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Spring, Temporality, and History in Li Dazhao

Spring, Temporality, and History in Li Dazhao positions 3:2 0 1995by Duke University Press positions 3:2 Fall 1995 dimming of the possibility of emancipatory politics globally, the same “revolutionary politics” that for two centuries now has provided progressives with a common beacon. Consequently, we find ourselves surrounded by a generalized belief in the brutality of profit taking as the sole condition of social life. And because these immediate realities- the decline of emancipatory thinking and the abandonment of alternatives to marketizationshape modern political culture, approaching the thinking of Li Dazhao is made doubly difficult. What I propose here is a way out of our present tangle, a way that stresses the singular subjective attitude of the intellectual Li Dazhao within China’s very special political and social conditions. However, my analysis also reminds us that our own intellectual impasse may indeed have much in common with that which Chinese intellectuals encountered at the beginning of the first decade of this century. Though it would be misleading to say that we find ourselves in the exact same state as Li Dazhao, it is true that, different as our immediate circumstances may be, we share with him the general decay in the framework of cultural references that previously http://www.deepdyve.com/assets/images/DeepDyve-Logo-lg.png positions asia critique Duke University Press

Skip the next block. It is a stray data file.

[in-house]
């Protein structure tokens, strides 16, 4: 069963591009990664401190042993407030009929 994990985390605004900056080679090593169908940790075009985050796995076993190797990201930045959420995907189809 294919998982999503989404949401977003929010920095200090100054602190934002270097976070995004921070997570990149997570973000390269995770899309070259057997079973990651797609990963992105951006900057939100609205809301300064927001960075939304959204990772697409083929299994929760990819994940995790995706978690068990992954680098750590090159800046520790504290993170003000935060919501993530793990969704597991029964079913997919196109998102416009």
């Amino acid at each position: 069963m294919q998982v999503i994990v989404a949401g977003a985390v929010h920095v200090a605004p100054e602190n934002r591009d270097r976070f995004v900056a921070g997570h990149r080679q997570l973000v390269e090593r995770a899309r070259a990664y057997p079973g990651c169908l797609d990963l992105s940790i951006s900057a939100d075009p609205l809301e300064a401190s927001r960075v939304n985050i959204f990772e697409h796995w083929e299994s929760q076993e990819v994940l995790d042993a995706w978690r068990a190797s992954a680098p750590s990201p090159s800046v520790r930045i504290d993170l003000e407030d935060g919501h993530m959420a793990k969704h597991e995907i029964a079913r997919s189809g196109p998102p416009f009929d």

Spring, Temporality, and History in Li Dazhao

positions asia critique , Volume 3 (2) – Sep 1, 1995

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Publisher
Duke University Press
Copyright
Copyright 1995 by Duke University Press
ISSN
1067-9847
eISSN
1527-8271
DOI
10.1215/10679847-3-2-283
Publisher site
See Article on Publisher Site

Abstract

positions 3:2 0 1995by Duke University Press positions 3:2 Fall 1995 dimming of the possibility of emancipatory politics globally, the same “revolutionary politics” that for two centuries now has provided progressives with a common beacon. Consequently, we find ourselves surrounded by a generalized belief in the brutality of profit taking as the sole condition of social life. And because these immediate realities- the decline of emancipatory thinking and the abandonment of alternatives to marketizationshape modern political culture, approaching the thinking of Li Dazhao is made doubly difficult. What I propose here is a way out of our present tangle, a way that stresses the singular subjective attitude of the intellectual Li Dazhao within China’s very special political and social conditions. However, my analysis also reminds us that our own intellectual impasse may indeed have much in common with that which Chinese intellectuals encountered at the beginning of the first decade of this century. Though it would be misleading to say that we find ourselves in the exact same state as Li Dazhao, it is true that, different as our immediate circumstances may be, we share with him the general decay in the framework of cultural references that previously

Journal

positions asia critiqueDuke University Press

Published: Sep 1, 1995

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